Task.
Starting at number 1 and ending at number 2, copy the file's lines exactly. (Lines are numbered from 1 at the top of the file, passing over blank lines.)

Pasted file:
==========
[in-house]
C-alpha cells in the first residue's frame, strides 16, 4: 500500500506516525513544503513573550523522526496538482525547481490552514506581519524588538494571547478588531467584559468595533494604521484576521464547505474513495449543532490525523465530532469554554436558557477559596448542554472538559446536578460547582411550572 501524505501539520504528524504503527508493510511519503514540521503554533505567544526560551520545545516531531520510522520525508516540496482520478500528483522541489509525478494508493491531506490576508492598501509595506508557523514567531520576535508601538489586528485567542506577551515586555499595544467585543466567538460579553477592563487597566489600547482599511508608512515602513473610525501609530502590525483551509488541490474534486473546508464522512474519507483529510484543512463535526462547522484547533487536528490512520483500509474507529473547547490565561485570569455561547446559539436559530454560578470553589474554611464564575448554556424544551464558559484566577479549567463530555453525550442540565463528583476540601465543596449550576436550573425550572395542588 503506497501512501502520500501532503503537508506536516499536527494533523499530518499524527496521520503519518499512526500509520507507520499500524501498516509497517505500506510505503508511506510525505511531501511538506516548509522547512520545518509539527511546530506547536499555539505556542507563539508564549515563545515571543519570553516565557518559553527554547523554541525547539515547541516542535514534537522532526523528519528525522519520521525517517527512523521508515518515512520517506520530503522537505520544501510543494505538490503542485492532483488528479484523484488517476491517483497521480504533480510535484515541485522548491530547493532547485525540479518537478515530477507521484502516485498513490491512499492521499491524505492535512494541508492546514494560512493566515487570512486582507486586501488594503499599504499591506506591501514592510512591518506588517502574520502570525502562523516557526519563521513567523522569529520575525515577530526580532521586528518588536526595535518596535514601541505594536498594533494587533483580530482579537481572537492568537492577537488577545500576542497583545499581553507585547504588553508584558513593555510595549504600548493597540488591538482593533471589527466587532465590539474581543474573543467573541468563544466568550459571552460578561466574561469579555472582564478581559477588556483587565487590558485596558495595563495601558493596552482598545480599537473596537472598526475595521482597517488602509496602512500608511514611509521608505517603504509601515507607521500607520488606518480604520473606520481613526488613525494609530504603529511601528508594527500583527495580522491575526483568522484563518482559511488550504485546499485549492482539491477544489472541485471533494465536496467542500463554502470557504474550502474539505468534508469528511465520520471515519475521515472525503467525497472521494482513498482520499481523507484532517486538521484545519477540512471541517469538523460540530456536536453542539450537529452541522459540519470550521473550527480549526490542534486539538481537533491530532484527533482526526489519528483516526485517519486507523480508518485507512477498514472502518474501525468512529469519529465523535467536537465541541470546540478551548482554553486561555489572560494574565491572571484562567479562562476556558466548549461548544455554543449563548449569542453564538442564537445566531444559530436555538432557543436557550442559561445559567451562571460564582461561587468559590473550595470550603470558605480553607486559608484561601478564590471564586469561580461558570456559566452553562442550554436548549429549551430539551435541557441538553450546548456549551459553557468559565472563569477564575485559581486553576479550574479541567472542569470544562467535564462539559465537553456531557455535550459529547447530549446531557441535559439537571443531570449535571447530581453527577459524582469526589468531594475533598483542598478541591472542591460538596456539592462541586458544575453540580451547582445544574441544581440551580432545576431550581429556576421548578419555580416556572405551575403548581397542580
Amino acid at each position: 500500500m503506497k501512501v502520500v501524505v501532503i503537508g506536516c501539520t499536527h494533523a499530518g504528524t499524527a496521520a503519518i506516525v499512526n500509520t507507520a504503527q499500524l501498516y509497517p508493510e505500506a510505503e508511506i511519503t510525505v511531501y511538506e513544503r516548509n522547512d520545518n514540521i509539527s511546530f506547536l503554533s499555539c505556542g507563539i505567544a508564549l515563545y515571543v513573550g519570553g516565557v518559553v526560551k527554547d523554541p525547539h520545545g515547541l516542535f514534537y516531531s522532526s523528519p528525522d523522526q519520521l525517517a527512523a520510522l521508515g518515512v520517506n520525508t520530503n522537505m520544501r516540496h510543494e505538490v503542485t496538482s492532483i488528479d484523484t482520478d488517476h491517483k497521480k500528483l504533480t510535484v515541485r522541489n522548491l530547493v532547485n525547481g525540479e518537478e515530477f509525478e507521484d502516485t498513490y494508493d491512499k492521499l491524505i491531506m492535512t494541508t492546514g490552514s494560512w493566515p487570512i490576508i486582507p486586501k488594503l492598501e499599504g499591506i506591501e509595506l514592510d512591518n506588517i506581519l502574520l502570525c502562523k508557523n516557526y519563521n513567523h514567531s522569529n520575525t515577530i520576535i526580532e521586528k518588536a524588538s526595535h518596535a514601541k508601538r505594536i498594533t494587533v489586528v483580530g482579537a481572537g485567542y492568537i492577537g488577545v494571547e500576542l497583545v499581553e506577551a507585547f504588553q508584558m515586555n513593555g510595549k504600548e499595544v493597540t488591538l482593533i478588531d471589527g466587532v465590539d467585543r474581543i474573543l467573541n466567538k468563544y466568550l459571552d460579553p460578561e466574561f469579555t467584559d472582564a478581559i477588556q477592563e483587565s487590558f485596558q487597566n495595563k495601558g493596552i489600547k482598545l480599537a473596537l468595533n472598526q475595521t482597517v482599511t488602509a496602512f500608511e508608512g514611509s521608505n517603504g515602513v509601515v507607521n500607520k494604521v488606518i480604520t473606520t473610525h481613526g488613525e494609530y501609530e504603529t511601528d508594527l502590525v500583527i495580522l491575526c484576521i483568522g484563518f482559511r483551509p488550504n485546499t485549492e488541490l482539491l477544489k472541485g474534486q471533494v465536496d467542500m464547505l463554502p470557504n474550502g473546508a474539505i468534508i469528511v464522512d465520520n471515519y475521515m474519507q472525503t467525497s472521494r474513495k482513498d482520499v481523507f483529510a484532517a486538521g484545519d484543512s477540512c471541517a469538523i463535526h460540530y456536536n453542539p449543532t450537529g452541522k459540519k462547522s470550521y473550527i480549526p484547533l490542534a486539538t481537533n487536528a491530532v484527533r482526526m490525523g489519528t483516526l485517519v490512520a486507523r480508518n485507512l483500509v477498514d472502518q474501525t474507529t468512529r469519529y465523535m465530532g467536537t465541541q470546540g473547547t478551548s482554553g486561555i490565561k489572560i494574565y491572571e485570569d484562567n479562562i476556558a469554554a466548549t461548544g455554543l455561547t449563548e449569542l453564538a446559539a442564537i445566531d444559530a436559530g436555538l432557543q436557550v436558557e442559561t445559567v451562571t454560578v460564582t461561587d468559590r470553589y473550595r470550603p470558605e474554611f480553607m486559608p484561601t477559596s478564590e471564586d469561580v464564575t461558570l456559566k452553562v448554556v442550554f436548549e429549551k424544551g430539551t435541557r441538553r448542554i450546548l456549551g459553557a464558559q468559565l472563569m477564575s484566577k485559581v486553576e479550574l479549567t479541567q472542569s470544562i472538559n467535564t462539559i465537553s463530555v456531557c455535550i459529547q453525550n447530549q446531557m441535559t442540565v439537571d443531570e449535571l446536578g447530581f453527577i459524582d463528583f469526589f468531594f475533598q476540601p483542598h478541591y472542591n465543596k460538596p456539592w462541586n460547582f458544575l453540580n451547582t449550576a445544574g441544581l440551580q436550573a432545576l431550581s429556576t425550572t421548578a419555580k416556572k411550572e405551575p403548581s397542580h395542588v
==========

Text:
[in-house]
C-alpha cells in the first residue's frame, strides 16, 4: 500500500506516525513544503513573550523522526496538482525547481490552514506581519524588538494571547478588531467584559468595533494604521484576521464547505474513495449543532490525523465530532469554554436558557477559596448542554472538559446536578460547582411550572 501524505501539520504528524504503527508493510511519503514540521503554533505567544526560551520545545516531531520510522520525508516540496482520478500528483522541489509525478494508493491531506490576508492598501509595506508557523514567531520576535508601538489586528485567542506577551515586555499595544467585543466567538460579553477592563487597566489600547482599511508608512515602513473610525501609530502590525483551509488541490474534486473546508464522512474519507483529510484543512463535526462547522484547533487536528490512520483500509474507529473547547490565561485570569455561547446559539436559530454560578470553589474554611464564575448554556424544551464558559484566577479549567463530555453525550442540565463528583476540601465543596449550576436550573425550572395542588 503506497501512501502520500501532503503537508506536516499536527494533523499530518499524527496521520503519518499512526500509520507507520499500524501498516509497517505500506510505503508511506510525505511531501511538506516548509522547512520545518509539527511546530506547536499555539505556542507563539508564549515563545515571543519570553516565557518559553527554547523554541525547539515547541516542535514534537522532526523528519528525522519520521525517517527512523521508515518515512520517506520530503522537505520544501510543494505538490503542485492532483488528479484523484488517476491517483497521480504533480510535484515541485522548491530547493532547485525540479518537478515530477507521484502516485498513490491512499492521499491524505492535512494541508492546514494560512493566515487570512486582507486586501488594503499599504499591506506591501514592510512591518506588517502574520502570525502562523516557526519563521513567523522569529520575525515577530526580532521586528518588536526595535518596535514601541505594536498594533494587533483580530482579537481572537492568537492577537488577545500576542497583545499581553507585547504588553508584558513593555510595549504600548493597540488591538482593533471589527466587532465590539474581543474573543467573541468563544466568550459571552460578561466574561469579555472582564478581559477588556483587565487590558485596558495595563495601558493596552482598545480599537473596537472598526475595521482597517488602509496602512500608511514611509521608505517603504509601515507607521500607520488606518480604520473606520481613526488613525494609530504603529511601528508594527500583527495580522491575526483568522484563518482559511488550504485546499485549492482539491477544489472541485471533494465536496467542500463554502470557504474550502474539505468534508469528511465520520471515519475521515472525503467525497472521494482513498482520499481523507484532517486538521484545519477540512471541517469538523460540530456536536453542539450537529452541522459540519470550521473550527480549526490542534486539538481537533491530532484527533482526526489519528483516526485517519486507523480508518485507512477498514472502518474501525468512529469519529465523535467536537465541541470546540478551548482554553486561555489572560494574565491572571484562567479562562476556558466548549461548544455554543449563548449569542453564538442564537445566531444559530436555538432557543436557550442559561445559567451562571460564582461561587468559590473550595470550603470558605480553607486559608484561601478564590471564586469561580461558570456559566452553562442550554436548549429549551430539551435541557441538553450546548456549551459553557468559565472563569477564575485559581486553576479550574479541567472542569470544562467535564462539559465537553456531557455535550459529547447530549446531557441535559439537571443531570449535571447530581453527577459524582469526589468531594475533598483542598478541591472542591460538596456539592462541586458544575453540580451547582445544574441544581440551580432545576431550581429556576421548578419555580416556572405551575403548581397542580